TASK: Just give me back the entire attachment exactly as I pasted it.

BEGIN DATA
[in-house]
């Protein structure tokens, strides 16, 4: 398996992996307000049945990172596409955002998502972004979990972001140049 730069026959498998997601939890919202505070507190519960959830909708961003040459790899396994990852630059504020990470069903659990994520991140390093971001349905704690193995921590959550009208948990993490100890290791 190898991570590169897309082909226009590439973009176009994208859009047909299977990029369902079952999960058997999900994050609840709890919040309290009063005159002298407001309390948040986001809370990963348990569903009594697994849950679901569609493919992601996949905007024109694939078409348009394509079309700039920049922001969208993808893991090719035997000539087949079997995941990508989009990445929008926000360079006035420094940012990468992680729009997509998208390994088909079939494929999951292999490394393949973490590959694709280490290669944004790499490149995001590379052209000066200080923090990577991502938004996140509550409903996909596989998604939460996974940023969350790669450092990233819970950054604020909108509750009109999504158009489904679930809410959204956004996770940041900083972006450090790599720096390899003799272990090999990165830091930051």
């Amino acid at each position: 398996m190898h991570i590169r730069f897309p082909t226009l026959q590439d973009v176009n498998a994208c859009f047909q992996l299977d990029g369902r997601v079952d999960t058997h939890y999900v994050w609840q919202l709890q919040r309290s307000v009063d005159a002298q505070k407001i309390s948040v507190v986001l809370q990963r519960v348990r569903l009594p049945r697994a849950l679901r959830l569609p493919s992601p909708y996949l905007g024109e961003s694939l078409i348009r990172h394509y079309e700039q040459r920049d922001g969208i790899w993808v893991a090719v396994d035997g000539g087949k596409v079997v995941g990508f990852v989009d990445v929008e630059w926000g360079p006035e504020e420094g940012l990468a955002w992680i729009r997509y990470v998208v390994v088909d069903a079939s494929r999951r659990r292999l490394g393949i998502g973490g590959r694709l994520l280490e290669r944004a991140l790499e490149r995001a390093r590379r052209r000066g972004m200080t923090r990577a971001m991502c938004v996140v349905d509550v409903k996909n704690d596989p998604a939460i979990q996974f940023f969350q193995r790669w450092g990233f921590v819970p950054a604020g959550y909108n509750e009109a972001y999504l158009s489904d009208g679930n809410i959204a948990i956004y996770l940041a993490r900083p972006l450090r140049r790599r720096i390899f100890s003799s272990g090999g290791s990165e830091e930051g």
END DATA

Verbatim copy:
[in-house]
């Protein structure tokens, strides 16, 4: 398996992996307000049945990172596409955002998502972004979990972001140049 730069026959498998997601939890919202505070507190519960959830909708961003040459790899396994990852630059504020990470069903659990994520991140390093971001349905704690193995921590959550009208948990993490100890290791 190898991570590169897309082909226009590439973009176009994208859009047909299977990029369902079952999960058997999900994050609840709890919040309290009063005159002298407001309390948040986001809370990963348990569903009594697994849950679901569609493919992601996949905007024109694939078409348009394509079309700039920049922001969208993808893991090719035997000539087949079997995941990508989009990445929008926000360079006035420094940012990468992680729009997509998208390994088909079939494929999951292999490394393949973490590959694709280490290669944004790499490149995001590379052209000066200080923090990577991502938004996140509550409903996909596989998604939460996974940023969350790669450092990233819970950054604020909108509750009109999504158009489904679930809410959204956004996770940041900083972006450090790599720096390899003799272990090999990165830091930051």
């Amino acid at each position: 398996m190898h991570i590169r730069f897309p082909t226009l026959q590439d973009v176009n498998a994208c859009f047909q992996l299977d990029g369902r997601v079952d999960t058997h939890y999900v994050w609840q919202l709890q919040r309290s307000v009063d005159a002298q505070k407001i309390s948040v507190v986001l809370q990963r519960v348990r569903l009594p049945r697994a849950l679901r959830l569609p493919s992601p909708y996949l905007g024109e961003s694939l078409i348009r990172h394509y079309e700039q040459r920049d922001g969208i790899w993808v893991a090719v396994d035997g000539g087949k596409v079997v995941g990508f990852v989009d990445v929008e630059w926000g360079p006035e504020e420094g940012l990468a955002w992680i729009r997509y990470v998208v390994v088909d069903a079939s494929r999951r659990r292999l490394g393949i998502g973490g590959r694709l994520l280490e290669r944004a991140l790499e490149r995001a390093r590379r052209r000066g972004m200080t923090r990577a971001m991502c938004v996140v349905d509550v409903k996909n704690d596989p998604a939460i979990q996974f940023f969350q193995r790669w450092g990233f921590v819970p950054a604020g959550y909108n509750e009109a972001y999504l158009s489904d009208g679930n809410i959204a948990i956004y996770l940041a993490r900083p972006l450090r140049r790599r720096i390899f100890s003799s272990g090999g290791s990165e830091e930051g």